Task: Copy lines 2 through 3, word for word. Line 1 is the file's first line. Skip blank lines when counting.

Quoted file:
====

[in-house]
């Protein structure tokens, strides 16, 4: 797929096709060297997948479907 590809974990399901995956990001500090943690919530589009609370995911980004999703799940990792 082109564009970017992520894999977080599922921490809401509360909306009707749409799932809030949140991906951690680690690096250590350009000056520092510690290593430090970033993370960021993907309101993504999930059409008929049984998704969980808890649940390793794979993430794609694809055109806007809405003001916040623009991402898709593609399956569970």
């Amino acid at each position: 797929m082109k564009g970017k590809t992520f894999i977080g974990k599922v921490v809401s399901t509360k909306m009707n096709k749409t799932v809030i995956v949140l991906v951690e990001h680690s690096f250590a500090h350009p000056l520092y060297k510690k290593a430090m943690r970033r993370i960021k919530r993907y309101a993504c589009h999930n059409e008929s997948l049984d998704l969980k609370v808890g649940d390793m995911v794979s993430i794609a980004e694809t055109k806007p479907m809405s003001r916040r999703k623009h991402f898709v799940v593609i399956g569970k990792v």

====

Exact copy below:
């Protein structure tokens, strides 16, 4: 797929096709060297997948479907 590809974990399901995956990001500090943690919530589009609370995911980004999703799940990792 082109564009970017992520894999977080599922921490809401509360909306009707749409799932809030949140991906951690680690690096250590350009000056520092510690290593430090970033993370960021993907309101993504999930059409008929049984998704969980808890649940390793794979993430794609694809055109806007809405003001916040623009991402898709593609399956569970």
């Amino acid at each position: 797929m082109k564009g970017k590809t992520f894999i977080g974990k599922v921490v809401s399901t509360k909306m009707n096709k749409t799932v809030i995956v949140l991906v951690e990001h680690s690096f250590a500090h350009p000056l520092y060297k510690k290593a430090m943690r970033r993370i960021k919530r993907y309101a993504c589009h999930n059409e008929s997948l049984d998704l969980k609370v808890g649940d390793m995911v794979s993430i794609a980004e694809t055109k806007p479907m809405s003001r916040r999703k623009h991402f898709v799940v593609i399956g569970k990792v």